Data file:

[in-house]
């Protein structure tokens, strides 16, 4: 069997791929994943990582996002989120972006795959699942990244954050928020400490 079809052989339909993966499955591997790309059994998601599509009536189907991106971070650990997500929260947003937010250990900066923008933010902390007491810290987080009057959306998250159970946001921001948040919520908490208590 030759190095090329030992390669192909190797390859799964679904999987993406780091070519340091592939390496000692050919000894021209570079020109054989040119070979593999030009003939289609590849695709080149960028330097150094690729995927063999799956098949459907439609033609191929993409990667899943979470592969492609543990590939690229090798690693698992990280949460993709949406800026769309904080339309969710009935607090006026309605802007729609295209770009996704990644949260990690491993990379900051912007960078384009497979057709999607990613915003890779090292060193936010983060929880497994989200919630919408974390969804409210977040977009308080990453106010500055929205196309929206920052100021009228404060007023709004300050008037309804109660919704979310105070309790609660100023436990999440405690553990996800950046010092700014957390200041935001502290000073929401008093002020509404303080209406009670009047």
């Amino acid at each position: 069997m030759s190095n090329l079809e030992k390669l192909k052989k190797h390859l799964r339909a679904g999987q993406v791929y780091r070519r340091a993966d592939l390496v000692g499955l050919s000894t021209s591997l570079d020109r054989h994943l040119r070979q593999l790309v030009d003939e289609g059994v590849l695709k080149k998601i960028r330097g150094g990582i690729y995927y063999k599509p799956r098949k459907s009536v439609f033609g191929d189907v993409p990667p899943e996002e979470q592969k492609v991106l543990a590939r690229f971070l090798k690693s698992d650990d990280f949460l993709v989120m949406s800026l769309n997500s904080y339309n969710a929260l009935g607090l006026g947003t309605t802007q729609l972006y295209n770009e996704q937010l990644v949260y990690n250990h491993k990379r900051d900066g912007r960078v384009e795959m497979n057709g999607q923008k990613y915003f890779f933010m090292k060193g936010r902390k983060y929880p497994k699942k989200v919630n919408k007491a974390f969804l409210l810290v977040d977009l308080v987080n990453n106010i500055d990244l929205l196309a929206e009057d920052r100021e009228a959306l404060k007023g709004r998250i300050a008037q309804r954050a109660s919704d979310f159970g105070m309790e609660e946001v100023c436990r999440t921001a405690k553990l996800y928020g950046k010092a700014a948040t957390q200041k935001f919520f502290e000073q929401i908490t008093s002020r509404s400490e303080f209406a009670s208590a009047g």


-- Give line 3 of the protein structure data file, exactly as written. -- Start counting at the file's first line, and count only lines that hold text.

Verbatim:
């Amino acid at each position: 069997m030759s190095n090329l079809e030992k390669l192909k052989k190797h390859l799964r339909a679904g999987q993406v791929y780091r070519r340091a993966d592939l390496v000692g499955l050919s000894t021209s591997l570079d020109r054989h994943l040119r070979q593999l790309v030009d003939e289609g059994v590849l695709k080149k998601i960028r330097g150094g990582i690729y995927y063999k599509p799956r098949k459907s009536v439609f033609g191929d189907v993409p990667p899943e996002e979470q592969k492609v991106l543990a590939r690229f971070l090798k690693s698992d650990d990280f949460l993709v989120m949406s800026l769309n997500s904080y339309n969710a929260l009935g607090l006026g947003t309605t802007q729609l972006y295209n770009e996704q937010l990644v949260y990690n250990h491993k990379r900051d900066g912007r960078v384009e795959m497979n057709g999607q923008k990613y915003f890779f933010m090292k060193g936010r902390k983060y929880p497994k699942k989200v919630n919408k007491a974390f969804l409210l810290v977040d977009l308080v987080n990453n106010i500055d990244l929205l196309a929206e009057d920052r100021e009228a959306l404060k007023g709004r998250i300050a008037q309804r954050a109660s919704d979310f159970g105070m309790e609660e946001v100023c436990r999440t921001a405690k553990l996800y928020g950046k010092a700014a948040t957390q200041k935001f919520f502290e000073q929401i908490t008093s002020r509404s400490e303080f209406a009670s208590a009047g």